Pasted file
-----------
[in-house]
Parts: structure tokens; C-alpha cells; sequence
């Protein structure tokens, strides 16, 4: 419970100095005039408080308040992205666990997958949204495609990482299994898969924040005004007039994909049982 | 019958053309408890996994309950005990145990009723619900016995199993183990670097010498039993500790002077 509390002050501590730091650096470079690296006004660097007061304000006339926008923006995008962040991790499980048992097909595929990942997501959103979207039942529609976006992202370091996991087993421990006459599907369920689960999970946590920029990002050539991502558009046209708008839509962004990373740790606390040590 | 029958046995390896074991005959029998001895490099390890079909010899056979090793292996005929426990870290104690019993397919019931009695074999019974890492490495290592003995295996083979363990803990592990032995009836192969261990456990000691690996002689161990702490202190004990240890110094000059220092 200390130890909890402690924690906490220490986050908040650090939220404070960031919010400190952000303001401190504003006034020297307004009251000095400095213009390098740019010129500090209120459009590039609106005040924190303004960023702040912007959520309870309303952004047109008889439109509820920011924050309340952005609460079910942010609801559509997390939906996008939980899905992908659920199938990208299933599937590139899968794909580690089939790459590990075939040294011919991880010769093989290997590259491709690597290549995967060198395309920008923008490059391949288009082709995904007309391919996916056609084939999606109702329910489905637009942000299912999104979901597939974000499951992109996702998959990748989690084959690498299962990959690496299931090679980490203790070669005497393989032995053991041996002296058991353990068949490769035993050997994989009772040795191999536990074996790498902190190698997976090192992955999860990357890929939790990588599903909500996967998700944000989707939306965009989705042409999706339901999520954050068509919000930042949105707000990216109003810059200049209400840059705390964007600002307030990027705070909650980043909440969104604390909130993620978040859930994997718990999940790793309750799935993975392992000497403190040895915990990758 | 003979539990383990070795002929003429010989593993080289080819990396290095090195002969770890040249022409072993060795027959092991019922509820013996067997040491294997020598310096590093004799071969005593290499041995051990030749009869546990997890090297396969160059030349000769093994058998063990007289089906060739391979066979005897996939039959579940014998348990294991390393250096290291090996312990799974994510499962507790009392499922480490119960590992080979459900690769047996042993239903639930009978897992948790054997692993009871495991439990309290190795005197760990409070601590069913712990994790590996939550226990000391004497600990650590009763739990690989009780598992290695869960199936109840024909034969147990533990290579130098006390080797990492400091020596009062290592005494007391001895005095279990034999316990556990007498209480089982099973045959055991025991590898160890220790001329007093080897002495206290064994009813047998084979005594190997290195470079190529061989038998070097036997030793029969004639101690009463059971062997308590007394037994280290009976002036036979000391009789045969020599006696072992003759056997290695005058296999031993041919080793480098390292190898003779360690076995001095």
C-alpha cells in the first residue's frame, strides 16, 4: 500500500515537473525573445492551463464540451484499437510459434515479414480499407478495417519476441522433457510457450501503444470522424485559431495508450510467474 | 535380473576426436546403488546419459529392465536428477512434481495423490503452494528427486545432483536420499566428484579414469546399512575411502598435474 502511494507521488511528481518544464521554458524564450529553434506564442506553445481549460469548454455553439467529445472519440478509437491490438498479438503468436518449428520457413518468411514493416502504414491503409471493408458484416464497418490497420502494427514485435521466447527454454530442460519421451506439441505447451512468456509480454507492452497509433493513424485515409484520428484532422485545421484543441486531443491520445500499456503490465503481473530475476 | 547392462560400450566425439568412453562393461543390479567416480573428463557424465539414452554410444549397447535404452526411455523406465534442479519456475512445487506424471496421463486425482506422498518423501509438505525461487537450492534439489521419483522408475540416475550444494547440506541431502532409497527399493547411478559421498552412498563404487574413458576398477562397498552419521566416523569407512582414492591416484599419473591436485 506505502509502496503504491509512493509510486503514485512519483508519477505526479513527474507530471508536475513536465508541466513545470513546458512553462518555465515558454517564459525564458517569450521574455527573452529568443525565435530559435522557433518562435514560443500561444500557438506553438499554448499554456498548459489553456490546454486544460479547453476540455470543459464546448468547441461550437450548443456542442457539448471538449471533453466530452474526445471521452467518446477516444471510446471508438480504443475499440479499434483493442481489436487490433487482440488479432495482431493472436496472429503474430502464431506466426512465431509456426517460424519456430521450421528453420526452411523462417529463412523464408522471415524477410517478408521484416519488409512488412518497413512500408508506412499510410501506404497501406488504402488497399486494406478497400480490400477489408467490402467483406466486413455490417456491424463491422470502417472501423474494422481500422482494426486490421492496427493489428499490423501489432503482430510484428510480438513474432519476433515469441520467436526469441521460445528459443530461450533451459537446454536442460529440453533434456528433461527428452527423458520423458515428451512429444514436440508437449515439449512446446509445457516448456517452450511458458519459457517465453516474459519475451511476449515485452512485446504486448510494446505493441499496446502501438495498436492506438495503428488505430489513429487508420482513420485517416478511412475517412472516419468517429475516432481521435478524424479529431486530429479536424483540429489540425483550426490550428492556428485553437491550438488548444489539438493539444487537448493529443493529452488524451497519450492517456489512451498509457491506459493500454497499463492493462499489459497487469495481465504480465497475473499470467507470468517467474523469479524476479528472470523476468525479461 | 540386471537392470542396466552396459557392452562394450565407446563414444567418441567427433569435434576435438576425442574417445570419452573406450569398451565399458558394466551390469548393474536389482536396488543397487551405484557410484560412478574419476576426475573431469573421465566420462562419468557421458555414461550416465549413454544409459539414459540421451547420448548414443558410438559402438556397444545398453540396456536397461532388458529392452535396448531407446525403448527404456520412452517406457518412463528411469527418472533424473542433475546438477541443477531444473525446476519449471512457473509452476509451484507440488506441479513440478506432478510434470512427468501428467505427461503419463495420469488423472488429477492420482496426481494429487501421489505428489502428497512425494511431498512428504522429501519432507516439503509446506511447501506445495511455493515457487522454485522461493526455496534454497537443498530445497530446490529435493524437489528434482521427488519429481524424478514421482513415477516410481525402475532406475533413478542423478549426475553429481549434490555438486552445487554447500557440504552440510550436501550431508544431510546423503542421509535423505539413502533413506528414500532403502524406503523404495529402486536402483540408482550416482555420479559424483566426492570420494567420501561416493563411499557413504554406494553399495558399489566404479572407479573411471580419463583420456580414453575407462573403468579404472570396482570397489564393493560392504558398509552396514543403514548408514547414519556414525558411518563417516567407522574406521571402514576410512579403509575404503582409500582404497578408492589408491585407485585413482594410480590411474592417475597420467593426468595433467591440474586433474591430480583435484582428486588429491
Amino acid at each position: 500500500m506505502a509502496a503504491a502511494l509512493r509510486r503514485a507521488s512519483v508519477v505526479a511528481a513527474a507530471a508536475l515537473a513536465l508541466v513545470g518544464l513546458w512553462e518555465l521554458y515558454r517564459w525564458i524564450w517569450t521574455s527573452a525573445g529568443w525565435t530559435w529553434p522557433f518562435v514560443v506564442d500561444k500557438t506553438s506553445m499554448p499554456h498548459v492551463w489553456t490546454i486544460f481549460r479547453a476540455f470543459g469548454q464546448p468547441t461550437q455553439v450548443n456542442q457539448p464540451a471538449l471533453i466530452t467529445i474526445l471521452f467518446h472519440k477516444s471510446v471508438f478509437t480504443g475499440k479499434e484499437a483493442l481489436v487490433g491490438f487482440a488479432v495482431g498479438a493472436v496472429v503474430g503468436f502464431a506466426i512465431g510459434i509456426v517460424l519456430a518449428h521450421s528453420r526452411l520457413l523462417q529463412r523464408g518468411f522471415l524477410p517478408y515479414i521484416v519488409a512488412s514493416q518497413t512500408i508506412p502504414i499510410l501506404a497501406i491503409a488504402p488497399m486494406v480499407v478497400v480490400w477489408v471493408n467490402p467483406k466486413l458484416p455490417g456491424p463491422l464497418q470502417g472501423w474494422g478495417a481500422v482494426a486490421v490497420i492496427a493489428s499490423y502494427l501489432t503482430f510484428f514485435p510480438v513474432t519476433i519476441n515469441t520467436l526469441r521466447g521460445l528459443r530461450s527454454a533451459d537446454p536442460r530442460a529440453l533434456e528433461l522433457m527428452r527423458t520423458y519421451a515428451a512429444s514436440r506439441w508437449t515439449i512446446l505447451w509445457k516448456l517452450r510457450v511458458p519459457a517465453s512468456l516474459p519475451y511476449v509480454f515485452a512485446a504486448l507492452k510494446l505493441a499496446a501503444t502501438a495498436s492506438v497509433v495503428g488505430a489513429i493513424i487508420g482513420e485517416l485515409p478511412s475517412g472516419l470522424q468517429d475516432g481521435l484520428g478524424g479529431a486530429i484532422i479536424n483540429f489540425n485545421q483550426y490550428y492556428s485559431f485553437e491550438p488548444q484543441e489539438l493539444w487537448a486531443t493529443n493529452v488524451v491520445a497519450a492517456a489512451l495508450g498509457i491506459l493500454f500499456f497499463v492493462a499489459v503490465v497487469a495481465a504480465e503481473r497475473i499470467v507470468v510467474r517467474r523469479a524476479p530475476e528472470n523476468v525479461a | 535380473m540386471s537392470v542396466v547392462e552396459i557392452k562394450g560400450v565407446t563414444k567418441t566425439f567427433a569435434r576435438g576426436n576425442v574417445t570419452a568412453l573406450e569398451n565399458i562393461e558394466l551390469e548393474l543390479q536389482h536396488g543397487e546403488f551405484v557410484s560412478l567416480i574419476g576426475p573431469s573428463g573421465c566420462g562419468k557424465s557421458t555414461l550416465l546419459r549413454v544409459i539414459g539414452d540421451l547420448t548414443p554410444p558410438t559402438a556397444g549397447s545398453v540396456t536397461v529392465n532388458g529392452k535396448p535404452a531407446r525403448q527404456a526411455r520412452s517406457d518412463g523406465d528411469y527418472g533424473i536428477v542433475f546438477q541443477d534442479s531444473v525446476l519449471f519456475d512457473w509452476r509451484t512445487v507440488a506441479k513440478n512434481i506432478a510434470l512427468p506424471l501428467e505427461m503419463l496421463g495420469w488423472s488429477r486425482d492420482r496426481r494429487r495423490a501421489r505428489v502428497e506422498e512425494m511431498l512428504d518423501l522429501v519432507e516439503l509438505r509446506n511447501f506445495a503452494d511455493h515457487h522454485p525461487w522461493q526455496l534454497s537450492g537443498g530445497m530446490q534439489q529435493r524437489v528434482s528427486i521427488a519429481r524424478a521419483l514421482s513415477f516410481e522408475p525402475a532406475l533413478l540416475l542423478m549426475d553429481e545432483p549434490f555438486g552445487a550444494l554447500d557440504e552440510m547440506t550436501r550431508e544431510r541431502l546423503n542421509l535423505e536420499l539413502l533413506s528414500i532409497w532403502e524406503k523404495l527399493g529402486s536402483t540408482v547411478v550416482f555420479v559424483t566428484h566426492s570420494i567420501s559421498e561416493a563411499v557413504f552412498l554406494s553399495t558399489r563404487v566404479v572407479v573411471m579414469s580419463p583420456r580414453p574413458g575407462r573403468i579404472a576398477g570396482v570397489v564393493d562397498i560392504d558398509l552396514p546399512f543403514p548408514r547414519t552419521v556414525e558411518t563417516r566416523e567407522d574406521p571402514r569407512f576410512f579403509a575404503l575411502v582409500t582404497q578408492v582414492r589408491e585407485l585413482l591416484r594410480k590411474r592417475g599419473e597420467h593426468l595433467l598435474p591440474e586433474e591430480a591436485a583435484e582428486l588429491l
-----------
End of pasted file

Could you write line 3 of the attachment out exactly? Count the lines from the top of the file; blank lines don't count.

């Protein structure tokens, strides 16, 4: 419970100095005039408080308040992205666990997958949204495609990482299994898969924040005004007039994909049982 | 019958053309408890996994309950005990145990009723619900016995199993183990670097010498039993500790002077 509390002050501590730091650096470079690296006004660097007061304000006339926008923006995008962040991790499980048992097909595929990942997501959103979207039942529609976006992202370091996991087993421990006459599907369920689960999970946590920029990002050539991502558009046209708008839509962004990373740790606390040590 | 029958046995390896074991005959029998001895490099390890079909010899056979090793292996005929426990870290104690019993397919019931009695074999019974890492490495290592003995295996083979363990803990592990032995009836192969261990456990000691690996002689161990702490202190004990240890110094000059220092 200390130890909890402690924690906490220490986050908040650090939220404070960031919010400190952000303001401190504003006034020297307004009251000095400095213009390098740019010129500090209120459009590039609106005040924190303004960023702040912007959520309870309303952004047109008889439109509820920011924050309340952005609460079910942010609801559509997390939906996008939980899905992908659920199938990208299933599937590139899968794909580690089939790459590990075939040294011919991880010769093989290997590259491709690597290549995967060198395309920008923008490059391949288009082709995904007309391919996916056609084939999606109702329910489905637009942000299912999104979901597939974000499951992109996702998959990748989690084959690498299962990959690496299931090679980490203790070669005497393989032995053991041996002296058991353990068949490769035993050997994989009772040795191999536990074996790498902190190698997976090192992955999860990357890929939790990588599903909500996967998700944000989707939306965009989705042409999706339901999520954050068509919000930042949105707000990216109003810059200049209400840059705390964007600002307030990027705070909650980043909440969104604390909130993620978040859930994997718990999940790793309750799935993975392992000497403190040895915990990758 | 003979539990383990070795002929003429010989593993080289080819990396290095090195002969770890040249022409072993060795027959092991019922509820013996067997040491294997020598310096590093004799071969005593290499041995051990030749009869546990997890090297396969160059030349000769093994058998063990007289089906060739391979066979005897996939039959579940014998348990294991390393250096290291090996312990799974994510499962507790009392499922480490119960590992080979459900690769047996042993239903639930009978897992948790054997692993009871495991439990309290190795005197760990409070601590069913712990994790590996939550226990000391004497600990650590009763739990690989009780598992290695869960199936109840024909034969147990533990290579130098006390080797990492400091020596009062290592005494007391001895005095279990034999316990556990007498209480089982099973045959055991025991590898160890220790001329007093080897002495206290064994009813047998084979005594190997290195470079190529061989038998070097036997030793029969004639101690009463059971062997308590007394037994280290009976002036036979000391009789045969020599006696072992003759056997290695005058296999031993041919080793480098390292190898003779360690076995001095």